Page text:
Cress will be my next audiobook, and then Jellicoe Road, another of my #MustReadIn2015 titles. 


It's Monday and not only is it time for #IMWAYR, there are only two weeks of school left til winter break. I admit that the latter makes me a tad more excited than the former, but just a tad. Thank you Jen at Mentor Texts and Kellee and Ricki at Unleashing Readers for hosting this weekly party. 

I have held my last book fair. It is very liberating to say this. It isn't that Scholastic didn't have some spectacular books. They did. In an ordinary year, I would be having another one in the spring, but this last one was so frustrating, I decided to just say enough. There are a couple of reasons for this. First, the 'seasonal' collection was all Christmas books. I teach at a multicultural and multifaith school. To be honest, I was ashamed to see this selection of books. I have been complaining about it for the last number of years, but this year when I was told that they had included some other titles but they didn't sell, I suggested that maybe they needed to have better choices. My other frustration came from the fact that they upgraded their Wi-Fi credit/debit machines and now they don't work at our school. I want to thank Ms Yingling, whose comments here last week gave me extra courage to make this decision. 

I went book shopping on Saturday and picked up a passel of new Hanukkah titles and even scraped together time to do a blog post about them. You can read my post about them here or see them on goodreads here

I also picked up some new Christmas books, but I'll blog about them next week some time. 

Other than seasonal books, I did get some other books read. 


4 stars
If You Happen to Have a Dinosaur by Linda Bailey Colin Jack (Illustrations) 

I must confess that I have adored every Linda Bailey book I have ever read. In other words, I am a fan. This is one of our Chocolate Lily book club books for this year. Readers will discover all the truly positive reasons why owning a dinosaur is a good thing. This is a fun read that will leave young readers with a model for writing their own story. Colin Jack's cartoon style illustrations add an extra level of hilarity for the reader.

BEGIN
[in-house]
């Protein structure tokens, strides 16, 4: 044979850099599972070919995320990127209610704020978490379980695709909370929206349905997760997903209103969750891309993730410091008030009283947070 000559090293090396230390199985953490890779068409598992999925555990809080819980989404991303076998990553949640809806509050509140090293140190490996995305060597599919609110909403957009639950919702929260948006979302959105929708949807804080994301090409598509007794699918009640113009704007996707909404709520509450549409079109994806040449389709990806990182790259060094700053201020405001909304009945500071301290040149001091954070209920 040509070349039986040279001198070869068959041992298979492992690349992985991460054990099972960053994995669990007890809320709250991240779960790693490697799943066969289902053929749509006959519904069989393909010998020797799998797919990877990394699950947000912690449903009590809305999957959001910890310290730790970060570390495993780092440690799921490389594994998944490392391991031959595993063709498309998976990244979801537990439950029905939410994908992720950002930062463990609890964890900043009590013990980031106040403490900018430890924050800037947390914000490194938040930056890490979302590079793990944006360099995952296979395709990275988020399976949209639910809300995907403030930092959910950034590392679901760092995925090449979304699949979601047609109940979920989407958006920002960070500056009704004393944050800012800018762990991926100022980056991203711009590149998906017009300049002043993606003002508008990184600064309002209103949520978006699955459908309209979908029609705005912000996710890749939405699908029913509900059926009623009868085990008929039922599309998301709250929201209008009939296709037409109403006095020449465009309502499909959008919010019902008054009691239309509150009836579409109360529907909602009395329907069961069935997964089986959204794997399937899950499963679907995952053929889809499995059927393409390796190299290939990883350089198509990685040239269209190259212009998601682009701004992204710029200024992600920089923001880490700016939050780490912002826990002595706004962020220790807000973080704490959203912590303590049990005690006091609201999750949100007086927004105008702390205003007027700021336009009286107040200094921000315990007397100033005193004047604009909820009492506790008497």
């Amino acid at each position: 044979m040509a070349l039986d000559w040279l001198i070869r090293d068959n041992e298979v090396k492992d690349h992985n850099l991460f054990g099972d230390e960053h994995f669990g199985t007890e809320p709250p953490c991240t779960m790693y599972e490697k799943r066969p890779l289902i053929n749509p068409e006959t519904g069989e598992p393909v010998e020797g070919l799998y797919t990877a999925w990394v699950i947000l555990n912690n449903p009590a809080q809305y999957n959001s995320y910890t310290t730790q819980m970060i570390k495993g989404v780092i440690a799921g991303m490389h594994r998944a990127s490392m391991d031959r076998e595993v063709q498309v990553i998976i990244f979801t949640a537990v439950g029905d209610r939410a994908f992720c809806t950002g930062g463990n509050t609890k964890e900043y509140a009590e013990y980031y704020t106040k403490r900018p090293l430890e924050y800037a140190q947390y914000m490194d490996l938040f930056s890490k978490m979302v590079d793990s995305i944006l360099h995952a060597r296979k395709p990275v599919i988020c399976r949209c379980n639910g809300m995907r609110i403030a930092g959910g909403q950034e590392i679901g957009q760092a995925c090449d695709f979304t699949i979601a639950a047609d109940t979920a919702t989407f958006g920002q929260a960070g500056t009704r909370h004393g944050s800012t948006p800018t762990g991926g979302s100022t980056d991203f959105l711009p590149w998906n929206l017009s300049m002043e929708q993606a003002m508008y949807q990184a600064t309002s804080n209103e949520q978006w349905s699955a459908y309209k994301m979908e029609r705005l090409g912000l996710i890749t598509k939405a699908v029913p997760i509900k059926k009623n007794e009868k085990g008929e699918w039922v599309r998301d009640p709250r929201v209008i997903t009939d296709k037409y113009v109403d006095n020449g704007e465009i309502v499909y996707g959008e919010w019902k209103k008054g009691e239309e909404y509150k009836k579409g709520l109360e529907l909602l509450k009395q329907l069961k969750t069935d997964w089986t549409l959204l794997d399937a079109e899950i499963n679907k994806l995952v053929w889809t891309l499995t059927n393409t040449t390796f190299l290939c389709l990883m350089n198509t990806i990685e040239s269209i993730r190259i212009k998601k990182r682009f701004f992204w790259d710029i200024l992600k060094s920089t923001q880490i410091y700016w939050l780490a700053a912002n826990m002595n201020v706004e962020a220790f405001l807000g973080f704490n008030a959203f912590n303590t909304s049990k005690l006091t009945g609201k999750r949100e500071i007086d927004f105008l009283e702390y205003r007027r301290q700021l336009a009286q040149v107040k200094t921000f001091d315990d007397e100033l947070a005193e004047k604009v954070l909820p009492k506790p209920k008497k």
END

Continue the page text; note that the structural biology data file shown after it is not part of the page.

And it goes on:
Of the many picture books I read at the book fair, these are a few that stuck out.
4 stars
The Very Noisy Bear by Nick Bland

I have loved every one of Nick Bland's books about Bear, and this one is no different. I loved that bear wasn't afraid to keep trying new instruments until he found the right one, even though the instruments (and their original owners) suffered for it. I finished this book up with a surprised laugh.  

3 stars
Monsters Love Underpants by Claire Freedman & Ben Cort

Ben Cort's bold and colorful illustrations are perfect, albeit, some are a tad scary. Mostly the poetry works for me but occasionally the rhyme and rhythm falters. I can see that this would be a great book for children just moving out of diapers!

4 stars
Ninja Red Riding Hood by Corey Rosen Schwartz & Dan Santat

This book is a lot of fun. I read it during the book fair with a few boys I have been doing writing workshops with. It will make a perfect addition to the twisted fairy tale telling ideas they have been coming up with. In fact, I told them they could have written this. (Maybe without the rhyme scheme as they are only 6 and 7 years old) We were not totally satisfied with the ending because while we didn't want the wolf to eat Red Riding Hood, he really had worked hard to become a ninja! 


5 stars
The Penderwicks in Spring by Jeanne Birdsall & Narrated by Susan Denaker

Adoration isn't too strong a word for how I feel about the Penderwick family. Each book is like visiting with a family of old friends. I can't imagine listening to a finer book to provide a break from the insanity of book fair week. I loved discovering what was going on with them through the voices of Batty and Ben. I laughed and I wept a bit while driving home and listening to this book. Susan Denaker's voice captures this family brilliantly. The best part of finishing it, is discovering that I missed The Penderwicks at Point Mouette so I have it to look forward to while waiting for the fifth book in this series to come out. 

4 stars
Rabbit Ears by Maggie de Vries

This book deals with difficult subject matter. It is the story of a girl, Kaya, and her family after she ends up addicted to heroin and working the streets in the downtown eastside of Vancouver, BC. We eventually discover that an old man in their neighborhood abused her when she was younger. It is not an easy read despite being a relatively short and simple book. de Vries knows her subject matter having written earlier about her sister, Sarah, who was one of the Missing Women from that part of town. 
I have to admit that I'm nervous about my grade sevens reading this book. It's part of the Stellar book club books chosen for high school. I'm sure glad that I've read it and can debrief it with them in our meetings. 


I've started listening to The Blackthorn Key by Kevin Sands and reading The Rule Of Three by Eric Walters. 


Since we separated book club into three groups, and I am leading only one of them, I feel a bit relaxed about needing to finish them all. I hope to get a few more of my must read in 2015 titles completed before reckoning day arrives.